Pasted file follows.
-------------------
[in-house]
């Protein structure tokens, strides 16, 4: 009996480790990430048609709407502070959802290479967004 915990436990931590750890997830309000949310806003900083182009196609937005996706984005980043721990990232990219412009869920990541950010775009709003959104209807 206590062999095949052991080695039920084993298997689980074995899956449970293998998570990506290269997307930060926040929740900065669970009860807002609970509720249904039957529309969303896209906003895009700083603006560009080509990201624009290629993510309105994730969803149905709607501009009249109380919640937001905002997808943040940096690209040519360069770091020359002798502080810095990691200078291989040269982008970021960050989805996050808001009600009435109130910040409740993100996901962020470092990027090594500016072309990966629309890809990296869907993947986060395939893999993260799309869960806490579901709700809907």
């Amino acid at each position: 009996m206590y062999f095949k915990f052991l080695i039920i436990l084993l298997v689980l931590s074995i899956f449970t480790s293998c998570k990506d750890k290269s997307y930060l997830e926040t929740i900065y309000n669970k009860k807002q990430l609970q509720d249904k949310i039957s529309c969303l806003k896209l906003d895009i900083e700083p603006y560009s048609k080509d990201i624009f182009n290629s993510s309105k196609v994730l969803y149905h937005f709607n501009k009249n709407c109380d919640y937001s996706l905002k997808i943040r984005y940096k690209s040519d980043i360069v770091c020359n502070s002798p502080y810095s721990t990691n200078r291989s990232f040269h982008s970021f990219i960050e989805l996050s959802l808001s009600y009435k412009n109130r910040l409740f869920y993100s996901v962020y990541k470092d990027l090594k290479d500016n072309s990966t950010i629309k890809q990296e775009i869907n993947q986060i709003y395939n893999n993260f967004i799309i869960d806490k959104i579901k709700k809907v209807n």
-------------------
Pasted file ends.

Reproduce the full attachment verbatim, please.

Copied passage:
[in-house]
């Protein structure tokens, strides 16, 4: 009996480790990430048609709407502070959802290479967004 915990436990931590750890997830309000949310806003900083182009196609937005996706984005980043721990990232990219412009869920990541950010775009709003959104209807 206590062999095949052991080695039920084993298997689980074995899956449970293998998570990506290269997307930060926040929740900065669970009860807002609970509720249904039957529309969303896209906003895009700083603006560009080509990201624009290629993510309105994730969803149905709607501009009249109380919640937001905002997808943040940096690209040519360069770091020359002798502080810095990691200078291989040269982008970021960050989805996050808001009600009435109130910040409740993100996901962020470092990027090594500016072309990966629309890809990296869907993947986060395939893999993260799309869960806490579901709700809907």
């Amino acid at each position: 009996m206590y062999f095949k915990f052991l080695i039920i436990l084993l298997v689980l931590s074995i899956f449970t480790s293998c998570k990506d750890k290269s997307y930060l997830e926040t929740i900065y309000n669970k009860k807002q990430l609970q509720d249904k949310i039957s529309c969303l806003k896209l906003d895009i900083e700083p603006y560009s048609k080509d990201i624009f182009n290629s993510s309105k196609v994730l969803y149905h937005f709607n501009k009249n709407c109380d919640y937001s996706l905002k997808i943040r984005y940096k690209s040519d980043i360069v770091c020359n502070s002798p502080y810095s721990t990691n200078r291989s990232f040269h982008s970021f990219i960050e989805l996050s959802l808001s009600y009435k412009n109130r910040l409740f869920y993100s996901v962020y990541k470092d990027l090594k290479d500016n072309s990966t950010i629309k890809q990296e775009i869907n993947q986060i709003y395939n893999n993260f967004i799309i869960d806490k959104i579901k709700k809907v209807n």